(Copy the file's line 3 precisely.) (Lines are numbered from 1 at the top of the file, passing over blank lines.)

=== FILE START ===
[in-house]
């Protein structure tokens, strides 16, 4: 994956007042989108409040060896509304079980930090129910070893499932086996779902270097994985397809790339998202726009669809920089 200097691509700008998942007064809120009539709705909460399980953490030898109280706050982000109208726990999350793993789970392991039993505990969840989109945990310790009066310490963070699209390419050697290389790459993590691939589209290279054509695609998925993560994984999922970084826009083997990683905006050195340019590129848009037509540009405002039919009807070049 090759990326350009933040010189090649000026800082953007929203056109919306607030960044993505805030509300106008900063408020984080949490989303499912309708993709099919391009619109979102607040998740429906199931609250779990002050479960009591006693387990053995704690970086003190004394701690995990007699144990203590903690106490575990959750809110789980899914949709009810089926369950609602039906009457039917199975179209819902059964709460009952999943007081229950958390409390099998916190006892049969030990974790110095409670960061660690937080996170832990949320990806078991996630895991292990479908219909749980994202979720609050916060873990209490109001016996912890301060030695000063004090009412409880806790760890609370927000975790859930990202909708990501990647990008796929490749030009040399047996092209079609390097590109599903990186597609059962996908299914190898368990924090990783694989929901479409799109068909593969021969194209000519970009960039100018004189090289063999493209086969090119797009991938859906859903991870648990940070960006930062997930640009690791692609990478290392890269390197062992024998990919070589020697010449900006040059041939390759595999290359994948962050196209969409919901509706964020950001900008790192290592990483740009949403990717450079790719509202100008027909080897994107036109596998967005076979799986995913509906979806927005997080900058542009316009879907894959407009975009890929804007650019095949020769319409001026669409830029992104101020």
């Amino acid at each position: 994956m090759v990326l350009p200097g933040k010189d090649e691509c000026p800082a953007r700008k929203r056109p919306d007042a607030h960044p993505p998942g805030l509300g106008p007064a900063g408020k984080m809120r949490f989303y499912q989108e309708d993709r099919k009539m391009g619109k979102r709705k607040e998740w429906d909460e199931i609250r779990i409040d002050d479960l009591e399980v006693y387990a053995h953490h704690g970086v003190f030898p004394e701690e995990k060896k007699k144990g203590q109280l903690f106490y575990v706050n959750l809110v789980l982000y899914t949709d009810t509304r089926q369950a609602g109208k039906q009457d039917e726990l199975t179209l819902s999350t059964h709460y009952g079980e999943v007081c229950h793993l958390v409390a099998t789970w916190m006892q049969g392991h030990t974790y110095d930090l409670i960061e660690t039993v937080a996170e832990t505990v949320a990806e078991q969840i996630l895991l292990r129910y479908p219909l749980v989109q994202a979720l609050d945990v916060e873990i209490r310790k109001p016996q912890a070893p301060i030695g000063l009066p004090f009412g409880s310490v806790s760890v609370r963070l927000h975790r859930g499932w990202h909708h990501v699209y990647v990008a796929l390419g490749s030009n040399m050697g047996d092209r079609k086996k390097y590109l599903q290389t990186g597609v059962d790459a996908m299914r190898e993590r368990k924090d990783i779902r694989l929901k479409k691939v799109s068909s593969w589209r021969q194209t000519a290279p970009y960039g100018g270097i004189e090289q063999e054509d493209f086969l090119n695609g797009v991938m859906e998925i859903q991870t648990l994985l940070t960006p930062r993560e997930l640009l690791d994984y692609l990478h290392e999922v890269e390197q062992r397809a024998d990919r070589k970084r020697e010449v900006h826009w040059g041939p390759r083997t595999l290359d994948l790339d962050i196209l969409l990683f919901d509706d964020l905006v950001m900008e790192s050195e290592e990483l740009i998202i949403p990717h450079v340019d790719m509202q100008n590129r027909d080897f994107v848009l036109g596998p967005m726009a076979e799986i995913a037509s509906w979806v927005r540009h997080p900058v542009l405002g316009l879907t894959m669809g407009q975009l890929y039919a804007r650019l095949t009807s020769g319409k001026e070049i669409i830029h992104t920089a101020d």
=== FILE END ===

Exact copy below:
């Amino acid at each position: 994956m090759v990326l350009p200097g933040k010189d090649e691509c000026p800082a953007r700008k929203r056109p919306d007042a607030h960044p993505p998942g805030l509300g106008p007064a900063g408020k984080m809120r949490f989303y499912q989108e309708d993709r099919k009539m391009g619109k979102r709705k607040e998740w429906d909460e199931i609250r779990i409040d002050d479960l009591e399980v006693y387990a053995h953490h704690g970086v003190f030898p004394e701690e995990k060896k007699k144990g203590q109280l903690f106490y575990v706050n959750l809110v789980l982000y899914t949709d009810t509304r089926q369950a609602g109208k039906q009457d039917e726990l199975t179209l819902s999350t059964h709460y009952g079980e999943v007081c229950h793993l958390v409390a099998t789970w916190m006892q049969g392991h030990t974790y110095d930090l409670i960061e660690t039993v937080a996170e832990t505990v949320a990806e078991q969840i996630l895991l292990r129910y479908p219909l749980v989109q994202a979720l609050d945990v916060e873990i209490r310790k109001p016996q912890a070893p301060i030695g000063l009066p004090f009412g409880s310490v806790s760890v609370r963070l927000h975790r859930g499932w990202h909708h990501v699209y990647v990008a796929l390419g490749s030009n040399m050697g047996d092209r079609k086996k390097y590109l599903q290389t990186g597609v059962d790459a996908m299914r190898e993590r368990k924090d990783i779902r694989l929901k479409k691939v799109s068909s593969w589209r021969q194209t000519a290279p970009y960039g100018g270097i004189e090289q063999e054509d493209f086969l090119n695609g797009v991938m859906e998925i859903q991870t648990l994985l940070t960006p930062r993560e997930l640009l690791d994984y692609l990478h290392e999922v890269e390197q062992r397809a024998d990919r070589k970084r020697e010449v900006h826009w040059g041939p390759r083997t595999l290359d994948l790339d962050i196209l969409l990683f919901d509706d964020l905006v950001m900008e790192s050195e290592e990483l740009i998202i949403p990717h450079v340019d790719m509202q100008n590129r027909d080897f994107v848009l036109g596998p967005m726009a076979e799986i995913a037509s509906w979806v927005r540009h997080p900058v542009l405002g316009l879907t894959m669809g407009q975009l890929y039919a804007r650019l095949t009807s020769g319409k001026e070049i669409i830029h992104t920089a101020d």